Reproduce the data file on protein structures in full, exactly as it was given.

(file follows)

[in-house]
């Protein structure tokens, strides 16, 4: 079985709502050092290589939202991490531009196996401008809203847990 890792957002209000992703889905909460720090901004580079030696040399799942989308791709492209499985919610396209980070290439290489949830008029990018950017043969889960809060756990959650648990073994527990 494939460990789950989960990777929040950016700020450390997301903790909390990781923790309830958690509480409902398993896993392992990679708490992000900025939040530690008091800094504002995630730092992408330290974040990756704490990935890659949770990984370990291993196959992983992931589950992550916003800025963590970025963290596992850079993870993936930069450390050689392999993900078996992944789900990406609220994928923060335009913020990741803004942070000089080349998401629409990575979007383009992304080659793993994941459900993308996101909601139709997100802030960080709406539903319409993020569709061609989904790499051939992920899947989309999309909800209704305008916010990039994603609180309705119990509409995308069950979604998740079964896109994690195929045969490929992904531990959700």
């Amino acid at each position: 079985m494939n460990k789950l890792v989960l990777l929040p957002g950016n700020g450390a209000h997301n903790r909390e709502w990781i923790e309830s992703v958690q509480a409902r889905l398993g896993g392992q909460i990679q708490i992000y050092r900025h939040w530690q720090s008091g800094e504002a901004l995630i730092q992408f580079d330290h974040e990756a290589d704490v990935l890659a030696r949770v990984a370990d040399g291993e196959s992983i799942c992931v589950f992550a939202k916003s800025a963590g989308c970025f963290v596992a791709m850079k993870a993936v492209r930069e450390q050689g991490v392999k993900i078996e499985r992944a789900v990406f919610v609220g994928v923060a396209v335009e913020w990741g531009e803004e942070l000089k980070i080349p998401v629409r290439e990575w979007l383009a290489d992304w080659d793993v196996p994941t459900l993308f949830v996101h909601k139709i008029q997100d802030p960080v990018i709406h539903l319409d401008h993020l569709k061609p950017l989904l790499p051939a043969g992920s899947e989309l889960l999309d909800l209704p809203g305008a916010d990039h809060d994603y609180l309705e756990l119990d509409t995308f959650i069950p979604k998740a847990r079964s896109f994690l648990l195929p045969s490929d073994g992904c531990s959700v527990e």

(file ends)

[in-house]
């Protein structure tokens, strides 16, 4: 079985709502050092290589939202991490531009196996401008809203847990 890792957002209000992703889905909460720090901004580079030696040399799942989308791709492209499985919610396209980070290439290489949830008029990018950017043969889960809060756990959650648990073994527990 494939460990789950989960990777929040950016700020450390997301903790909390990781923790309830958690509480409902398993896993392992990679708490992000900025939040530690008091800094504002995630730092992408330290974040990756704490990935890659949770990984370990291993196959992983992931589950992550916003800025963590970025963290596992850079993870993936930069450390050689392999993900078996992944789900990406609220994928923060335009913020990741803004942070000089080349998401629409990575979007383009992304080659793993994941459900993308996101909601139709997100802030960080709406539903319409993020569709061609989904790499051939992920899947989309999309909800209704305008916010990039994603609180309705119990509409995308069950979604998740079964896109994690195929045969490929992904531990959700």
């Amino acid at each position: 079985m494939n460990k789950l890792v989960l990777l929040p957002g950016n700020g450390a209000h997301n903790r909390e709502w990781i923790e309830s992703v958690q509480a409902r889905l398993g896993g392992q909460i990679q708490i992000y050092r900025h939040w530690q720090s008091g800094e504002a901004l995630i730092q992408f580079d330290h974040e990756a290589d704490v990935l890659a030696r949770v990984a370990d040399g291993e196959s992983i799942c992931v589950f992550a939202k916003s800025a963590g989308c970025f963290v596992a791709m850079k993870a993936v492209r930069e450390q050689g991490v392999k993900i078996e499985r992944a789900v990406f919610v609220g994928v923060a396209v335009e913020w990741g531009e803004e942070l000089k980070i080349p998401v629409r290439e990575w979007l383009a290489d992304w080659d793993v196996p994941t459900l993308f949830v996101h909601k139709i008029q997100d802030p960080v990018i709406h539903l319409d401008h993020l569709k061609p950017l989904l790499p051939a043969g992920s899947e989309l889960l999309d909800l209704p809203g305008a916010d990039h809060d994603y609180l309705e756990l119990d509409t995308f959650i069950p979604k998740a847990r079964s896109f994690l648990l195929p045969s490929d073994g992904c531990s959700v527990e």